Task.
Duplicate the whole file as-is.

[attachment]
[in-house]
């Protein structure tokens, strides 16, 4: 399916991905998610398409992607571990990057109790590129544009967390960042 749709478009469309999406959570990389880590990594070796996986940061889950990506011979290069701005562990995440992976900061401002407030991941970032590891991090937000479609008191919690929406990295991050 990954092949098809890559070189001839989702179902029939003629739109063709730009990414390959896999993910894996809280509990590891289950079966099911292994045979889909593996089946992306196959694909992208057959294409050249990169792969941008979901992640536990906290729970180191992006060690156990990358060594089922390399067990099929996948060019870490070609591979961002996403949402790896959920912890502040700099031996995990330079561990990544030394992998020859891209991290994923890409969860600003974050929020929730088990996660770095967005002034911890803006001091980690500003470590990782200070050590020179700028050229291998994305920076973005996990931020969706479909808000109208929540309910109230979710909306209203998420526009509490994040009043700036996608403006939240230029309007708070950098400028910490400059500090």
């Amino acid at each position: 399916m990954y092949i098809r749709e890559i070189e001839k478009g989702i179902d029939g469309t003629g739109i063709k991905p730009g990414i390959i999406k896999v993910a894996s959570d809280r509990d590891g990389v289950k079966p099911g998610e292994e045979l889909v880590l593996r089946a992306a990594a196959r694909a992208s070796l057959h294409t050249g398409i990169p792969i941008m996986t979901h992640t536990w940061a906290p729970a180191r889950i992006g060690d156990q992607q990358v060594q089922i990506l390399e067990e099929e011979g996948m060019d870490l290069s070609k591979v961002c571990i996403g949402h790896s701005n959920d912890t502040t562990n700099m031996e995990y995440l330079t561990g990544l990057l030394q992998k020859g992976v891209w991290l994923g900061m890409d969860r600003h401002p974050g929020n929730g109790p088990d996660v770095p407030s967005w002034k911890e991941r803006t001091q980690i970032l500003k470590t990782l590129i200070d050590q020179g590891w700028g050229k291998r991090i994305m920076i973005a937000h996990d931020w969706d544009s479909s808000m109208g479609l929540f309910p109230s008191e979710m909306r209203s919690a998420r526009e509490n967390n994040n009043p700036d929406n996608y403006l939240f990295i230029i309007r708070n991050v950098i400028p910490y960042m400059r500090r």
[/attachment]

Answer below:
[in-house]
């Protein structure tokens, strides 16, 4: 399916991905998610398409992607571990990057109790590129544009967390960042 749709478009469309999406959570990389880590990594070796996986940061889950990506011979290069701005562990995440992976900061401002407030991941970032590891991090937000479609008191919690929406990295991050 990954092949098809890559070189001839989702179902029939003629739109063709730009990414390959896999993910894996809280509990590891289950079966099911292994045979889909593996089946992306196959694909992208057959294409050249990169792969941008979901992640536990906290729970180191992006060690156990990358060594089922390399067990099929996948060019870490070609591979961002996403949402790896959920912890502040700099031996995990330079561990990544030394992998020859891209991290994923890409969860600003974050929020929730088990996660770095967005002034911890803006001091980690500003470590990782200070050590020179700028050229291998994305920076973005996990931020969706479909808000109208929540309910109230979710909306209203998420526009509490994040009043700036996608403006939240230029309007708070950098400028910490400059500090």
């Amino acid at each position: 399916m990954y092949i098809r749709e890559i070189e001839k478009g989702i179902d029939g469309t003629g739109i063709k991905p730009g990414i390959i999406k896999v993910a894996s959570d809280r509990d590891g990389v289950k079966p099911g998610e292994e045979l889909v880590l593996r089946a992306a990594a196959r694909a992208s070796l057959h294409t050249g398409i990169p792969i941008m996986t979901h992640t536990w940061a906290p729970a180191r889950i992006g060690d156990q992607q990358v060594q089922i990506l390399e067990e099929e011979g996948m060019d870490l290069s070609k591979v961002c571990i996403g949402h790896s701005n959920d912890t502040t562990n700099m031996e995990y995440l330079t561990g990544l990057l030394q992998k020859g992976v891209w991290l994923g900061m890409d969860r600003h401002p974050g929020n929730g109790p088990d996660v770095p407030s967005w002034k911890e991941r803006t001091q980690i970032l500003k470590t990782l590129i200070d050590q020179g590891w700028g050229k291998r991090i994305m920076i973005a937000h996990d931020w969706d544009s479909s808000m109208g479609l929540f309910p109230s008191e979710m909306r209203s919690a998420r526009e509490n967390n994040n009043p700036d929406n996608y403006l939240f990295i230029i309007r708070n991050v950098i400028p910490y960042m400059r500090r």